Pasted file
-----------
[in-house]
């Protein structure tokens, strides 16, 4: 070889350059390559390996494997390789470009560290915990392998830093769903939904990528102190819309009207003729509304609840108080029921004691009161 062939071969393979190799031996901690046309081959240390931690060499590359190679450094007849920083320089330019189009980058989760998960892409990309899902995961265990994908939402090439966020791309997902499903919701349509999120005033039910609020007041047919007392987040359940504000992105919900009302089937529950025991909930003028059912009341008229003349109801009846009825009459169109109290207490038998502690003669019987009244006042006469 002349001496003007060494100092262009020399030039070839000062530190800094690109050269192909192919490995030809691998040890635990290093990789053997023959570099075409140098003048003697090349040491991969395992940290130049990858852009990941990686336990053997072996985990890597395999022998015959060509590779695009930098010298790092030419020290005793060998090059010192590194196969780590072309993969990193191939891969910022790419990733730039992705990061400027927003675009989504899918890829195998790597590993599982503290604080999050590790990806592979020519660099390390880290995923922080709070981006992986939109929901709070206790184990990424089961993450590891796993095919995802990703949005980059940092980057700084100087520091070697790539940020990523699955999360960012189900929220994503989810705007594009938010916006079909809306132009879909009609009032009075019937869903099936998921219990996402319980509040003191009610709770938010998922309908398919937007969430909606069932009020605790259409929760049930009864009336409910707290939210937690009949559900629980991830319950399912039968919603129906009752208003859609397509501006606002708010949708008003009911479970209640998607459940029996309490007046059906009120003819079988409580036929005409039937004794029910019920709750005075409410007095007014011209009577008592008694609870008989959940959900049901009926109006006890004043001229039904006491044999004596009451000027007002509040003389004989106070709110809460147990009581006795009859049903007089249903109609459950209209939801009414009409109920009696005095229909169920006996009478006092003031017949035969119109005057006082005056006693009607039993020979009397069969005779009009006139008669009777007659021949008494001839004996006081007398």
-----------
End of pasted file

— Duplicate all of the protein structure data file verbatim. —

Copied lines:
[in-house]
């Protein structure tokens, strides 16, 4: 070889350059390559390996494997390789470009560290915990392998830093769903939904990528102190819309009207003729509304609840108080029921004691009161 062939071969393979190799031996901690046309081959240390931690060499590359190679450094007849920083320089330019189009980058989760998960892409990309899902995961265990994908939402090439966020791309997902499903919701349509999120005033039910609020007041047919007392987040359940504000992105919900009302089937529950025991909930003028059912009341008229003349109801009846009825009459169109109290207490038998502690003669019987009244006042006469 002349001496003007060494100092262009020399030039070839000062530190800094690109050269192909192919490995030809691998040890635990290093990789053997023959570099075409140098003048003697090349040491991969395992940290130049990858852009990941990686336990053997072996985990890597395999022998015959060509590779695009930098010298790092030419020290005793060998090059010192590194196969780590072309993969990193191939891969910022790419990733730039992705990061400027927003675009989504899918890829195998790597590993599982503290604080999050590790990806592979020519660099390390880290995923922080709070981006992986939109929901709070206790184990990424089961993450590891796993095919995802990703949005980059940092980057700084100087520091070697790539940020990523699955999360960012189900929220994503989810705007594009938010916006079909809306132009879909009609009032009075019937869903099936998921219990996402319980509040003191009610709770938010998922309908398919937007969430909606069932009020605790259409929760049930009864009336409910707290939210937690009949559900629980991830319950399912039968919603129906009752208003859609397509501006606002708010949708008003009911479970209640998607459940029996309490007046059906009120003819079988409580036929005409039937004794029910019920709750005075409410007095007014011209009577008592008694609870008989959940959900049901009926109006006890004043001229039904006491044999004596009451000027007002509040003389004989106070709110809460147990009581006795009859049903007089249903109609459950209209939801009414009409109920009696005095229909169920006996009478006092003031017949035969119109005057006082005056006693009607039993020979009397069969005779009009006139008669009777007659021949008494001839004996006081007398």